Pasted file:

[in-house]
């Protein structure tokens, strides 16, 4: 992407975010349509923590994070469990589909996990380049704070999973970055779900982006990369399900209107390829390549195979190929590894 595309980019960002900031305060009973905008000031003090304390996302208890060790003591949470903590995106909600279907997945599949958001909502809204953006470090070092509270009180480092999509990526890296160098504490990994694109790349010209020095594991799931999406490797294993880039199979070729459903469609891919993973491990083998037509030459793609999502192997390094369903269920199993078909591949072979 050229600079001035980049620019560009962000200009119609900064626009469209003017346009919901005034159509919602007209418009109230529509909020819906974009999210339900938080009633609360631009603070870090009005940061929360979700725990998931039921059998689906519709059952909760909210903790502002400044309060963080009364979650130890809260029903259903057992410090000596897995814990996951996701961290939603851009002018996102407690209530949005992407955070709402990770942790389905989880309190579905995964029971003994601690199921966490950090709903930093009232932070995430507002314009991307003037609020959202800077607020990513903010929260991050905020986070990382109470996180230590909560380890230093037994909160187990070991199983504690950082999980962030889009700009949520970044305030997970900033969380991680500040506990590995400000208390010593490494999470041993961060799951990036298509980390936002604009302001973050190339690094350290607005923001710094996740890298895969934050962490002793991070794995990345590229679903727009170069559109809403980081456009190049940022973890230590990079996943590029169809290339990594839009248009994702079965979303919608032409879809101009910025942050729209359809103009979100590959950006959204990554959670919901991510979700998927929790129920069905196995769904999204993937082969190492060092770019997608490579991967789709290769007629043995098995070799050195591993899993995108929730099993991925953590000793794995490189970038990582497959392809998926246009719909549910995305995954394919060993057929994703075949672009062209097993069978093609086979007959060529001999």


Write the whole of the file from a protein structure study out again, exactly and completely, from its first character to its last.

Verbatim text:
[in-house]
């Protein structure tokens, strides 16, 4: 992407975010349509923590994070469990589909996990380049704070999973970055779900982006990369399900209107390829390549195979190929590894 595309980019960002900031305060009973905008000031003090304390996302208890060790003591949470903590995106909600279907997945599949958001909502809204953006470090070092509270009180480092999509990526890296160098504490990994694109790349010209020095594991799931999406490797294993880039199979070729459903469609891919993973491990083998037509030459793609999502192997390094369903269920199993078909591949072979 050229600079001035980049620019560009962000200009119609900064626009469209003017346009919901005034159509919602007209418009109230529509909020819906974009999210339900938080009633609360631009603070870090009005940061929360979700725990998931039921059998689906519709059952909760909210903790502002400044309060963080009364979650130890809260029903259903057992410090000596897995814990996951996701961290939603851009002018996102407690209530949005992407955070709402990770942790389905989880309190579905995964029971003994601690199921966490950090709903930093009232932070995430507002314009991307003037609020959202800077607020990513903010929260991050905020986070990382109470996180230590909560380890230093037994909160187990070991199983504690950082999980962030889009700009949520970044305030997970900033969380991680500040506990590995400000208390010593490494999470041993961060799951990036298509980390936002604009302001973050190339690094350290607005923001710094996740890298895969934050962490002793991070794995990345590229679903727009170069559109809403980081456009190049940022973890230590990079996943590029169809290339990594839009248009994702079965979303919608032409879809101009910025942050729209359809103009979100590959950006959204990554959670919901991510979700998927929790129920069905196995769904999204993937082969190492060092770019997608490579991967789709290769007629043995098995070799050195591993899993995108929730099993991925953590000793794995490189970038990582497959392809998926246009719909549910995305995954394919060993057929994703075949672009062209097993069978093609086979007959060529001999």